Metal Toxicity in Cultured Steller Sea Lion Fibroblasts
IAAAM Archive
Sandra S. Wise1; Jennifer Little1; John P. Wise1 Sr; Mary Bozza2; Shannon Atkinson2; David St. Aubin3; J. Lawrence Dunn3; Frances M.D. Gulland4
1Laboratory of Environmental and Genetic Toxicology, Bioscience Research Institute, University of Southern Maine, Portland, ME, USA; 2Alaska SeaLife Center, Seward, AK, USA; 3Mystic Aquarium, Mystic, CT, USA; 4The Marine Mammal Center, Sausalito, CA, USA


The decline of the Western population of the Alaskan Steller sea lion is of serious concern and has no apparent explanation. The fact that the decline is limited to the western and Asian populations, while the eastern stock continues to grow, suggests that there may be an environmental factor involved. Contaminants, such as metals, may be one such factor playing a role in the decline. We are examining the toxicity of numerous metals to cell lines established from major organ systems of the Steller sea lion. Currently, we have established primary cell lines from skin, testes, kidney, liver and lung. Our initial metal toxicity experiments indicate that hexavalent chromium Cr(VI) is variably cytotoxic to Steller sea lions, depending on the organ involved. For example, 2.5, 5, 10 and 25 uM sodium chromate induced 87, 46, 49, and 3 percent relative survival respectively in skin fibroblasts, but 38, 18, 3 and 0 percent relative survival in lung fibroblasts and no survival at any of these concentrations in liver fibroblasts. Thus, skin is more resistant to Cr(VI) than lung cells, and liver cells are the most sensitive of the three. In addition, we have found that 2.5, 5, 10 and 25 uM arsenic induced 84, 72, 40, and 3 percent relative survival in lung cells. Thus, lung cells are more sensitive to Cr(VI) than arsenic. Further testing is underway to determine the toxicity of additional metals such as cadmium, nickel, vanadium, and copper in the lung, skin, kidney, liver, and reproductive organs of the Steller sea lion.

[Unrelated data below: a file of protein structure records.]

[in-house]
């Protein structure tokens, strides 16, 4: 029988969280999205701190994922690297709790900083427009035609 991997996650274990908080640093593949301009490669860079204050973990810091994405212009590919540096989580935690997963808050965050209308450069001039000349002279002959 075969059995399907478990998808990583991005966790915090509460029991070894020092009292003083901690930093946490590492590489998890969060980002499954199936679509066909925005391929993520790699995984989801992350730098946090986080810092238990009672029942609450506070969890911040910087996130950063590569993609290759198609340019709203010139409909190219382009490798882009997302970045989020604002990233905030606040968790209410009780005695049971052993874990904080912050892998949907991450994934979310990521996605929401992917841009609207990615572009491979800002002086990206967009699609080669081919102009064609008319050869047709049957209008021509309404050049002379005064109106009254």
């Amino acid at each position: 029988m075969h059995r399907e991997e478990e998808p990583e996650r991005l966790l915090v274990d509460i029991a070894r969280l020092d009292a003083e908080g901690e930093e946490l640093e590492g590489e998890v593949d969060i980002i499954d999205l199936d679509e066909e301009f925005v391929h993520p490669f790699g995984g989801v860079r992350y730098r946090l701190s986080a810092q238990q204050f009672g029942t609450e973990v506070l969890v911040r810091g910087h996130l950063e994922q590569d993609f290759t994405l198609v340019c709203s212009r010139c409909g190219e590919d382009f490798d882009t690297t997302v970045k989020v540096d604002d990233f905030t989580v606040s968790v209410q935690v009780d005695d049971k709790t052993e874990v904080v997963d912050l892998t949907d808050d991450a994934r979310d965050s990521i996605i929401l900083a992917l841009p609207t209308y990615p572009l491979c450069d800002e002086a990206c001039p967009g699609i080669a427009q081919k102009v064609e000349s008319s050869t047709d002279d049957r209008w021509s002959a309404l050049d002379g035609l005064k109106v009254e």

This work was supported by a grant from National Oceanic and Atmospheric Administration, NA16FX1412. The authors would like to thank Jen Burns, Tom Gellatt, Denise Grieg, Millie Gray, Kendall Mashburn, Jo-Ann Mellish, Natalie Noll, Lorrie Rea, Julie Richmond, Carol Stephens, Pam Tuomi, and Jason Waite for help in tissue collection.

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Sandra S. Wise

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